The necessary leader at a troubling time

Merriweather has always been a researcher. If he wants to know something, he looks it up on his laptop and becomes an expert on the topic. That’s how he knew Iowa City would be the best place for him. He had fully researched Iowa defensive coordinator Phil Parker, who is known for turning two- and three-star recruits into NFL defensive backs. Another Detroit product, Desmond King, was a great example of that. Kaevon told his mother, “I need to play for Coach Parker.”

So, when George Floyd, a 46-year-old Black man, was murdered by a white Minneapolis police officer (who knelt on Floyd’s neck for some 9 minutes) in May of 2020, Merriweather was moved into action. He was well-versed on the topic of racial injustice, which had reached a national flashpoint. After attending one Coralville protest with one Iowa football teammate, he was bothered by the lack of attendance among Hawkeye players. He spoke up and encouraged them to stand together; that if they united in this way off the field, they would be better on it.

The next protest, Black and white players (and coaches) were by Merriweather’s side. His mother always taught him to speak out of love and not out of anger – “anger is what people don’t hear,” she would say. That inclusive tone and the respect Merriweather developed was crucial the next month when dozens of Black former Iowa football players shared stories of disparaging treatment over a span of 12 years, which resulted in the removal of longtime Iowa strength coach Chris Doyle. While the outside world saw the Iowa football program falling apart, Merriweather’s voice resonated with players and coaches alike and helped keep them together through the storm.

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Merriweather is reluctant to take too much credit but explains his thinking during that tumultuous time and how that turned the 2020 Hawkeyes into a dominant team by the end of that shortened season. They won their final six games and finished as a top-15 team despite COVID-19 issues wiping out their final two contests.

“Just bringing guys together, even with all our differences, and guys not being from the same area … for a common cause,” Merriweather says. “Especially with everything that happened with our program. People don’t really know what happened in the building. But I think that 2020 team, that was probably one of the most close-knit teams I’ve been on since I’ve been here. With everything that happened, I think everybody was willing to come together for a common cause. I wouldn’t say it was just me; everybody wanted to be there.”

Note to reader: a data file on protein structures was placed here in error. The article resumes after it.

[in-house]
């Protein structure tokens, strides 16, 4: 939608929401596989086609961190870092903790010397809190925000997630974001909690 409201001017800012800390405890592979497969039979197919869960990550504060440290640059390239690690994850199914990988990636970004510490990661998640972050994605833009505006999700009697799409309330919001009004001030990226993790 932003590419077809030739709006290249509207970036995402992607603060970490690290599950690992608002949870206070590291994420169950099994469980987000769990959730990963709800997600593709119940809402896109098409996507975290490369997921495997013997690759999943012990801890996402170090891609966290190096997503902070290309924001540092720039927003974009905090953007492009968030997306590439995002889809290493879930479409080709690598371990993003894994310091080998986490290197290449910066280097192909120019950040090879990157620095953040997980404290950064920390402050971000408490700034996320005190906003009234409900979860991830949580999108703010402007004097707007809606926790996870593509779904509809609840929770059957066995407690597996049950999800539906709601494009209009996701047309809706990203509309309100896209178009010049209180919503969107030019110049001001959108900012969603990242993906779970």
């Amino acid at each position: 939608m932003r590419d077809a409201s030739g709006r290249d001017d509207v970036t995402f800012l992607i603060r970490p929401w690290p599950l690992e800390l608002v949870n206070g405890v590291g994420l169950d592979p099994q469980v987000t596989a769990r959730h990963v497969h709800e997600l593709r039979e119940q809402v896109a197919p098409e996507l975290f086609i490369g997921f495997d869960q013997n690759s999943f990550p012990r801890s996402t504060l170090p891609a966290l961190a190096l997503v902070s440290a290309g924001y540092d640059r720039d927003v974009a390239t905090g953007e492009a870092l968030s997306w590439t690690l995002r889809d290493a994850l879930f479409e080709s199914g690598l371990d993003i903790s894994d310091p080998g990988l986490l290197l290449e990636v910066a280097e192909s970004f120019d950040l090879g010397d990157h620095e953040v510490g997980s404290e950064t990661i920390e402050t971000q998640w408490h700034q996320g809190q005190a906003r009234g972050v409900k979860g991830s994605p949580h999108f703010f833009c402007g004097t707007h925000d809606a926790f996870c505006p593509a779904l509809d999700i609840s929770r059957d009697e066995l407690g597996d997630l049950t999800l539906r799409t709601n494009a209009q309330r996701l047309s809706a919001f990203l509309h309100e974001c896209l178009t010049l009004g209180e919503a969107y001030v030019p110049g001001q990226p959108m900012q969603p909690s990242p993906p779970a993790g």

On June 8, 2020, Merriweather sent a strongly worded tweet that challenged Iowa fans to support the team as discussions swirled about some players wanting the choice to take a knee during national anthems as a protest of police brutality against people of color. Merriweather wrote, “I would rather play for 1,000 fans who care about us as people outside of football and what we are standing for than 70,000 fans who only care about us when we are in uniform.”

While there were some negative responses on social media (such as telling him to keep quiet or give up his scholarship), Franklin was warmed by the large number of Hawkeye fans who supported her son and his teammates.

“I actually got teary-eyed that these guys are defending my baby, I don’t have to say a word,” she says. “It touched my heart that he had so much support.”

In his final year, everything is coming together

Merriweather told his mom that she shouldn’t use the time and expense to travel to this past weekend’s game at Rutgers. Just come to the Michigan game, he told her. Luckily, Franklin didn’t listen. Otherwise, she would have missed her son’s signature performance in 37 collegiate games to date. Merriweather not only scooped up a second-quarter fumble and returned it for a 30-yard touchdown to key Iowa’s 27-10 win, he also had a 33-yard interception return. After his first career touchdown, he morphed into a “Blade Dance” celebration, something Detroit-area football players in the NFL have done for years (including ex-Hawkeye Chauncey Golston after a touchdown for the Dallas Cowboys last season).

“I was jumping around and high-fiving everybody. My phone was blowing up,” Franklin says. “The smile would not leave my face. I was happy as his mom, but I was happy for him.”

On Monday, he was named co-Big Ten defensive player of the week, his first such honor from the conference.

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And now comes a game that Merriweather has pointed to for the last 10 months. And perhaps for much longer. Michigan embarrassed Iowa, 42-3, in last December’s Big Ten Championship Game. It was the second-largest margin of defeat for Ferentz in his 24 years as Iowa’s head coach. It left a mark. Beyond that, Merriweather has a lot of family members who are Michigan fans − and still will be Michigan fans on Saturday (at least according to him) despite his playing for the Hawkeyes.

Merriweather is prepared for this moment. Before the game even begins, his importance to this Hawkeye team will be on display at midfield for the pregame coin toss. He will join teammates and fellow captains Jack Campbell, Sam LaPorta and Riley Moss. Gameday captains are voted on by teammates, not coaches.

“From where I started at as a freshman to what happened in 2020 to what’s happening right now, it means a lot to have the respect of my coaches and my teammates,” Merriweather says. “… Being someone that my younger teammates look up to like I was able to look up to older guys, that’s definitely special.”

Hawkeyes columnist Chad Leistikow has covered sports for 27 years with The Des Moines Register, USA TODAY and Iowa City Press-Citizen. Follow @ChadLeistikow on Twitter.